Beware fake FSA logos

Published by Rebecca Atkinson on 23 January 2009.
Last updated on 23 August 2011

Traffic cone

The UK’s Financial Services Authority (FSA) puts out lots of boring announcements and, on the face of it, the recent press release headed, “The FSA announces changes to the use of its logo and Statutory Status Disclosure Statements”, is no exception.

In fact, these changes are of great importance for anyone concerned about the safety of their savings – it’s just a pity that the FSA has managed to turn what should have been a loud warning bell into a barely audible whisper.

The question of who can use the FSA logo can be traced back to the problem of what’s called ‘passporting’.

Under rules issued by Brussels, anyone who gets a licence to run a bank, an insurance company or an investment firm in any European Union country, or in Iceland, Liechtenstein or Norway, is automatically allowed to do business in all other EU countries.

Yes, that’s right: open a bank in Latvia and nobody can stop you doing business in the UK too, even if there are suspicions your Latvian bank is connected to the Russian Mafia. Set up as a stockbroker in Bulgaria, whose tiny stock exchange is barely a decade old, and you can be trading in the City of London within days.

The system is based on the premise that all European regulators are equal, so if you’re vetted by watchdogs in Romania or Estonia, then that’s just as good as being vetted in London by the FSA. But this is pure fiction.

Criticise the FSA as much as you like, but the fact is, when someone in the UK applies to join the financial services industry, the regulator digs deep into their background and qualifications in a way unmatched by any other European country.

Even major financial states like Germany are not as well regulated – you can work for an investment firm there and the regulator, Bafin, will not even be aware of it. In 2007, for example, the Berlin police raided a stockbroking firm called Atlantic Capital Partners. Its head of sales was a British man, Daniel Gooding, alias Daniel Tresader, who was wanted for questioning over investment scams in Spain and has appeared in this column before. The German watchdog didn’t even know he was in the country.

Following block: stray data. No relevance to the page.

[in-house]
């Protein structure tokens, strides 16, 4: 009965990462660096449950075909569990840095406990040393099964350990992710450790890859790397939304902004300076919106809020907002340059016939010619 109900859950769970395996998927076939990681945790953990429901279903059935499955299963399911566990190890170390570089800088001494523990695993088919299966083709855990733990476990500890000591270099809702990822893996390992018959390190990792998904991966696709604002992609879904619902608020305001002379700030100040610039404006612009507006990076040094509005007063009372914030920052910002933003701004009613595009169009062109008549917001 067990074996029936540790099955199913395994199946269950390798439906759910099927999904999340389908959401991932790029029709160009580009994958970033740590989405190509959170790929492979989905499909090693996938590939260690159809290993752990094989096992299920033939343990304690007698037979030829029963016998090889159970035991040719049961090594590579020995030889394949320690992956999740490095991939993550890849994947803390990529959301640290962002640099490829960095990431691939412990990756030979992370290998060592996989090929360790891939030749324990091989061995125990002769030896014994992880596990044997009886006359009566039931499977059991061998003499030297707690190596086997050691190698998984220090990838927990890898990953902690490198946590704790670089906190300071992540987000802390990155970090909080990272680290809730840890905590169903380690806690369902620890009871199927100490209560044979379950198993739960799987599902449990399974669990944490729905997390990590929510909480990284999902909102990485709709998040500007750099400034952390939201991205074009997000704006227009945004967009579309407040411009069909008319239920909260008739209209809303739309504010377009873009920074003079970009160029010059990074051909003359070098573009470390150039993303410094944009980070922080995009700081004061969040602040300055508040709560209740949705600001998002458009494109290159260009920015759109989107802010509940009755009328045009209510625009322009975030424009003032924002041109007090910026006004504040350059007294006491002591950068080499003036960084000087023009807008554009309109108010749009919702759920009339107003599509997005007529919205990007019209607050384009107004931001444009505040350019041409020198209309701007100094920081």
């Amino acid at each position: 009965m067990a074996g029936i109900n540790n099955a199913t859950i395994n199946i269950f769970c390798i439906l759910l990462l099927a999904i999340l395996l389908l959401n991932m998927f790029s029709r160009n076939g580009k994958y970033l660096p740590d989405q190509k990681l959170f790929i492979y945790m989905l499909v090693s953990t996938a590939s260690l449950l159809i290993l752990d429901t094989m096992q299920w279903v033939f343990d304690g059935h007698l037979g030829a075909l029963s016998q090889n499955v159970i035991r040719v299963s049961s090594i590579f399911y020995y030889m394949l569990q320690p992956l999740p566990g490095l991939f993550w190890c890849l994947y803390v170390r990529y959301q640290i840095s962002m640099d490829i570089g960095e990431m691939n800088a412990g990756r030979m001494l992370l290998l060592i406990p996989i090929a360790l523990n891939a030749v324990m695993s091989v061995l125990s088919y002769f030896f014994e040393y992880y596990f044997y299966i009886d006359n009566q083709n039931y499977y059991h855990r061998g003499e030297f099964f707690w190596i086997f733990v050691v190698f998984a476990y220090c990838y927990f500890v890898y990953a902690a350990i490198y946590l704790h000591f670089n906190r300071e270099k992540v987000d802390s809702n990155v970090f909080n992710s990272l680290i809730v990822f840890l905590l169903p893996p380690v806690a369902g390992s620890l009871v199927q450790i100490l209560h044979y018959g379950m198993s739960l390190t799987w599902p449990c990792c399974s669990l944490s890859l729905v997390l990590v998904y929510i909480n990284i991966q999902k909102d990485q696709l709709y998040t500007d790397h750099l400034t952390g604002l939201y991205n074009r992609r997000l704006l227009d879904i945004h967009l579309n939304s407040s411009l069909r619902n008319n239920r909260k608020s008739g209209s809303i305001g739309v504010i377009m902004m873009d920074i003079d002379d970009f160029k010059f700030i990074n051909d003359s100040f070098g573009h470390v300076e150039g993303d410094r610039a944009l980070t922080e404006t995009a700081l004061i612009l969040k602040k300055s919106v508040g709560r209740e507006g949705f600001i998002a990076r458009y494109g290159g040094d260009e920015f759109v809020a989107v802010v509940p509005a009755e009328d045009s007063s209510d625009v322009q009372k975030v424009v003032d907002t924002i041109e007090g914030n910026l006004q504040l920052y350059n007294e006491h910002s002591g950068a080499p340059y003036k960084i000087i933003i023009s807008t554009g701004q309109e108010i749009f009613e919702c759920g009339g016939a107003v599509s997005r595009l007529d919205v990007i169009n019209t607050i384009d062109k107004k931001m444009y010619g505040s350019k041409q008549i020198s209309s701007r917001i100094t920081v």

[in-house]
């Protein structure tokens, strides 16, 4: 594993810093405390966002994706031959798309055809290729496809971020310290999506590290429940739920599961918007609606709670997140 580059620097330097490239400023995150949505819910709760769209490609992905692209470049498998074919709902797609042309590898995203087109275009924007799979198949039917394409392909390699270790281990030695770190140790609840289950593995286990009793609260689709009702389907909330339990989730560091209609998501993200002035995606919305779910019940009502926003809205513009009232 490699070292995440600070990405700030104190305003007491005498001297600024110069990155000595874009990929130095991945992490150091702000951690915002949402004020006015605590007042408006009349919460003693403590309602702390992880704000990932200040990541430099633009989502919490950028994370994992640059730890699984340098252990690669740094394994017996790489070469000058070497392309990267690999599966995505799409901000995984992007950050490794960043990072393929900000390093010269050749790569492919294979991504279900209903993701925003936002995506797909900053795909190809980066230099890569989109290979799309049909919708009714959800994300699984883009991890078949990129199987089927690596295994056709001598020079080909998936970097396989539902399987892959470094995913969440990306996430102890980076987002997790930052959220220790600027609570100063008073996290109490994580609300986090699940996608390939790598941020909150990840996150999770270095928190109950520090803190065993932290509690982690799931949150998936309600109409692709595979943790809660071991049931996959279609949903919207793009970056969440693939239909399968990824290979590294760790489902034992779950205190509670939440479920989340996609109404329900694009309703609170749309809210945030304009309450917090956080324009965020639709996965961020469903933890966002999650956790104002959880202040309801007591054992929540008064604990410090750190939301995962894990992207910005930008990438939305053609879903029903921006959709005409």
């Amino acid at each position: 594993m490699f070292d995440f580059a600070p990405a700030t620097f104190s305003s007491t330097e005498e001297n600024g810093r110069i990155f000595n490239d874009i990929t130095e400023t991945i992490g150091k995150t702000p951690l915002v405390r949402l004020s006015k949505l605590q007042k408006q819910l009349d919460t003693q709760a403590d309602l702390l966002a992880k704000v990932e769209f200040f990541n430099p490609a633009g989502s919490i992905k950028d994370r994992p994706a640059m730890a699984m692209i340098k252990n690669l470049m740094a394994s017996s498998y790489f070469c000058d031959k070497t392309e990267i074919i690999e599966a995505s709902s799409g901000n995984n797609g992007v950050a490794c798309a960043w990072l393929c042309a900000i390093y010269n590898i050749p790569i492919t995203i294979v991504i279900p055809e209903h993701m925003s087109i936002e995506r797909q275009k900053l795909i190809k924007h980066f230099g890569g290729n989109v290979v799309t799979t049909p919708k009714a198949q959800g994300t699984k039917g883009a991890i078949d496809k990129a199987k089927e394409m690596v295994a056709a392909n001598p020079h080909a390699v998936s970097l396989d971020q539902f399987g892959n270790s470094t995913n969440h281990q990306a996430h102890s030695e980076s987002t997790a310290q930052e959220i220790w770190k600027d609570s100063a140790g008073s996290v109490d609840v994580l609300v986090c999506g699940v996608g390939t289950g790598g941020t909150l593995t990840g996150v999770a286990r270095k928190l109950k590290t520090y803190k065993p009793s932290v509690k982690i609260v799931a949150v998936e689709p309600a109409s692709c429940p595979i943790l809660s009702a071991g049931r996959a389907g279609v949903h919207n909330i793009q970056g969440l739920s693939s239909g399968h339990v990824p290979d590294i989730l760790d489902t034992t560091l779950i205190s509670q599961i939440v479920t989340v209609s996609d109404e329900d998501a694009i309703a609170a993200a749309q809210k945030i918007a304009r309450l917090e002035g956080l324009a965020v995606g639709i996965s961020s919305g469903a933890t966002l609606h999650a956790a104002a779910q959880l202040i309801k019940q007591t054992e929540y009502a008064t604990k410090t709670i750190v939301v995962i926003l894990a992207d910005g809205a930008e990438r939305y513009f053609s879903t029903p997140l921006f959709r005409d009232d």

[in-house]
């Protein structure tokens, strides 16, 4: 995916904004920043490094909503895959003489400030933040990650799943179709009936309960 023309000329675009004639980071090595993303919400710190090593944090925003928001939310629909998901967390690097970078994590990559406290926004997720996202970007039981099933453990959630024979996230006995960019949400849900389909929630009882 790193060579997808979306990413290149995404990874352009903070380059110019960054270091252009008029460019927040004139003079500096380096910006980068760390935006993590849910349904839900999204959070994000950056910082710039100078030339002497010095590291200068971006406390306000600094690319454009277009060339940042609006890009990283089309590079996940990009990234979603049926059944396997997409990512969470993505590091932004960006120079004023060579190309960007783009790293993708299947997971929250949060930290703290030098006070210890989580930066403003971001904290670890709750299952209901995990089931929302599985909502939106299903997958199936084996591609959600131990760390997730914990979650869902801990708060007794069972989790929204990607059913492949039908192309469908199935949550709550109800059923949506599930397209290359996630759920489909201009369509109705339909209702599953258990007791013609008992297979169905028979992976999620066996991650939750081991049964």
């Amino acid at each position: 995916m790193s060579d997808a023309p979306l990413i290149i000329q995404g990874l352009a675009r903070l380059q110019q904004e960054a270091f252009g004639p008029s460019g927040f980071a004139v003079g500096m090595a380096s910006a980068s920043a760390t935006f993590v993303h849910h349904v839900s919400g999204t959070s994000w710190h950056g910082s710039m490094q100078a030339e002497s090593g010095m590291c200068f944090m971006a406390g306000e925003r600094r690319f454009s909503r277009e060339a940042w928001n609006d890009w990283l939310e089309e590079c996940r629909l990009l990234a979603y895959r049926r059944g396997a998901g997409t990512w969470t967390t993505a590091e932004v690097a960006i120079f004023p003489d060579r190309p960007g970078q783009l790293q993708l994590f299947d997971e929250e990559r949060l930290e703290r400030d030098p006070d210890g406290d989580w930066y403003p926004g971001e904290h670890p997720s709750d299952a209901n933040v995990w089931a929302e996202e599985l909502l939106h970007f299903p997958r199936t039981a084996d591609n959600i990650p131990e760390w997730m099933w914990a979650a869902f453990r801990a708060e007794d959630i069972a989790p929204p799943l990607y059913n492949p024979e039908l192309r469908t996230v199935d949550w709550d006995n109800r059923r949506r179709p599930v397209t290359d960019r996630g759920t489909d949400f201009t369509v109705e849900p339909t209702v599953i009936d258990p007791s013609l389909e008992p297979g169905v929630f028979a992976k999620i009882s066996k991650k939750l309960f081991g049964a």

Another Berlin broker, FSW Securities, hired convicted British fraudster Julian Blee, first as a salesman and then as a trainer for other salesmen. Again, Bafin had no idea he was operating there.

Yet under the passporting scheme, both Atlantic Capital Partners and FSW Securities were entitled to sell high-risk shares to British investors. They were also entitled to use the FSA logo in their advertising and claim they were regulated by the FSA, even though they did not have to stick to its regulations.

The FSA has finally woken up to this risk to its reputation. It still can’t ban foreign firms, but it’s trying to stop them giving clients a false sense of security by preventing foreign banks from using the FSA logo in their advertising. It has also ordered them to reveal their ‘home state’ regulator and to make clear the limited extent to which the FSA has any influence over them.

However, foreign firms that don’t take deposits from the public, such as insurers and stockbrokers, will not face the same restrictions until next October. Until then, you may still see them sporting the FSA logo and the magic words telling you that the firm is regulated by the FSA – just don’t believe it.

Of course, a foreign firm can apply to the FSA for its own licence to do business in the UK, which means it will be fully vetted and its customers protected by the Financial Services Compensation Scheme. A few firms have already done this. It will be interesting to see how many more will join them now that it’s becoming more difficult to help yourself to the FSA logo.

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